The National Endowment for the Arts (NEA) recently released the findings of its latest Survey of Public Participation in the Arts, conducted in July 2012. It found 58% of all American adults ages 18 and older had engaged in “voluntary reading” within the past year.
Lee Rainie speaks about the Project’s latest research about the way people use libraries and the role they play in their communities.
Overview of Pew Internet's mobile connectivity findings and their implications for libraries
Some 70% of American adults ages 18 and older have broadband at home as of May 2013. Another 3% of adults go online at home via dial-up, and one in ten adults (10%) lacks home broadband but does own a smartphone.
We’ve published several new reports on teens (ages 12-17) and technology over the past few months, with lots of great findings based on our nationally representative surveys as well as insights from in-person focus groups.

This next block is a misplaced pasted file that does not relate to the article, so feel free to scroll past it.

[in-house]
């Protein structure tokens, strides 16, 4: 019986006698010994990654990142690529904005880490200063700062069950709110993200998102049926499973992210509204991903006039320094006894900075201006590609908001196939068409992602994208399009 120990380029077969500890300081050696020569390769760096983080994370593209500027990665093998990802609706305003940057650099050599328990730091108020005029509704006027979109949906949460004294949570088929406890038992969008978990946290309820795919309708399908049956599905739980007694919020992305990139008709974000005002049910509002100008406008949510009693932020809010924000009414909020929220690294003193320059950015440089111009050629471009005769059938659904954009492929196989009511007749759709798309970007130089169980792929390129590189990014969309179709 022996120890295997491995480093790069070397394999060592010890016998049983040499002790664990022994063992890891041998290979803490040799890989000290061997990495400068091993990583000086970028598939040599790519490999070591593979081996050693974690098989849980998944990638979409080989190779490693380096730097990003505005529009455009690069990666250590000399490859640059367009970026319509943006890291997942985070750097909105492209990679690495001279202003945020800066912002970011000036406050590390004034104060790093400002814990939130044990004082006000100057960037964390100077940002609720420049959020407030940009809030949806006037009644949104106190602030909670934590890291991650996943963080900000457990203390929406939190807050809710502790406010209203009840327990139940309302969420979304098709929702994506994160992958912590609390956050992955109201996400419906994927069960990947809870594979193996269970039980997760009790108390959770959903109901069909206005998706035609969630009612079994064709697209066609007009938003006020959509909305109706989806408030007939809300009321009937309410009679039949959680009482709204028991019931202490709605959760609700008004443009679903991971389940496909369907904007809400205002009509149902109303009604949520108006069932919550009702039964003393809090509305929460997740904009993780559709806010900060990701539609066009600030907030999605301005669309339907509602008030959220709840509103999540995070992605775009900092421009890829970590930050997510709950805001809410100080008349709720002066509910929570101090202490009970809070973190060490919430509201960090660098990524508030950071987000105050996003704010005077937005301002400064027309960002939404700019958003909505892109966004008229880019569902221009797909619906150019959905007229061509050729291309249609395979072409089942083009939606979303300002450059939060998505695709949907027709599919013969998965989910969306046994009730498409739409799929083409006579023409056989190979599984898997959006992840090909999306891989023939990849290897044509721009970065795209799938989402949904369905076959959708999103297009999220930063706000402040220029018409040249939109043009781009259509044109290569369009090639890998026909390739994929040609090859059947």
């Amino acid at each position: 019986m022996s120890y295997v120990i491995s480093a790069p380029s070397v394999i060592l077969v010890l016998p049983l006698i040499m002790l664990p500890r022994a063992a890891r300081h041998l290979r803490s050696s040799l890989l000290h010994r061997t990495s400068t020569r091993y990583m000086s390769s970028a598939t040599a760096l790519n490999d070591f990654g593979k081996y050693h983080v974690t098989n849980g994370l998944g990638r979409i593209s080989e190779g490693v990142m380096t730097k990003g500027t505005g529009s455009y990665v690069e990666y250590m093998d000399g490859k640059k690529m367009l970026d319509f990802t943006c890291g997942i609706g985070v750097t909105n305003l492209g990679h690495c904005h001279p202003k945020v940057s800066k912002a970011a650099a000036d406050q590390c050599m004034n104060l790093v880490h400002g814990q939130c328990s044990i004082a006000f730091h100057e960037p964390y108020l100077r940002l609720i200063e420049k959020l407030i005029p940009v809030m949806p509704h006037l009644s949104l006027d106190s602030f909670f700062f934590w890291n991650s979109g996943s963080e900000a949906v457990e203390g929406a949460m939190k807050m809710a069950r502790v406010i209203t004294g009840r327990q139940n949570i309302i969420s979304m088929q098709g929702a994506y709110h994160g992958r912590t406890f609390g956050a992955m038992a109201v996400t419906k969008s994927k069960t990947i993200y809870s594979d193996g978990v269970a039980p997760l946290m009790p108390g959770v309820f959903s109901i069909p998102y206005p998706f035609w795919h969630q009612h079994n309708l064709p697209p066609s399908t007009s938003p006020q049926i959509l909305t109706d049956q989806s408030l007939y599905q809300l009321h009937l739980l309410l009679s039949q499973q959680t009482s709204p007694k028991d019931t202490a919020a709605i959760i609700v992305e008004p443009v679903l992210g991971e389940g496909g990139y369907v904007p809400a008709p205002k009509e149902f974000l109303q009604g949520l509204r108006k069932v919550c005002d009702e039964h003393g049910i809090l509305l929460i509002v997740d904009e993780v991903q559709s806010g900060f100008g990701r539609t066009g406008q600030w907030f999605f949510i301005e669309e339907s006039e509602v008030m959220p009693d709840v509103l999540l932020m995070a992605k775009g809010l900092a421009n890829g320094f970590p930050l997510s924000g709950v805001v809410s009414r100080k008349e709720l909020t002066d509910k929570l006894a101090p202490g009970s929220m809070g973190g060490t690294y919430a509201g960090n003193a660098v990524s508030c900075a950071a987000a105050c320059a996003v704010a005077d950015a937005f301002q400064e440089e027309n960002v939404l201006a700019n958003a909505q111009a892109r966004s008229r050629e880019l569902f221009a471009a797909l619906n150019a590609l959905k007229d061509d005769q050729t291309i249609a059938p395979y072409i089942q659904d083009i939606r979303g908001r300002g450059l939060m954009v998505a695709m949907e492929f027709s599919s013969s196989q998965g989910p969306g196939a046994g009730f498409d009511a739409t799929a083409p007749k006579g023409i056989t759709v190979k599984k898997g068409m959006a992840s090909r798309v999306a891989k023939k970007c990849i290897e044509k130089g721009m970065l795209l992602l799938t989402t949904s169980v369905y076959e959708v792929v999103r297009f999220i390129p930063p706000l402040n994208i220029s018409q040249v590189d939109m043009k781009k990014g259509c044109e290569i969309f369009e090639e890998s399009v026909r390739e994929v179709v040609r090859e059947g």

Research associate Kathryn Zickuhr discussed data from the Pew Research Center’s nationally representative surveys to explore the changing role of libraries in the digital age.
Susan Hildreth, director of the Institute of Museum and Library Services, will present on a recent policy report, developed with the Campaign for Grade-level Reading, that highlights the role of libraries in early learning. In addition, Pew Intern...
13 Key Takeaways from Pew Internet’s Libraries Research
The Reference and User Services Association (RUSA) will host Lee Rainie for “The Myth and the Reality of the Evolving Patron: The RUSA President’s Program” on Saturday, June 29 at the 2013 ALA Annual Conference in Chicago.
Americans ages 16-29 are heavy technology users, including in using computers and internet at libraries. At the same time, most still read and borrow printed books, and value a mix of traditional and technological library services.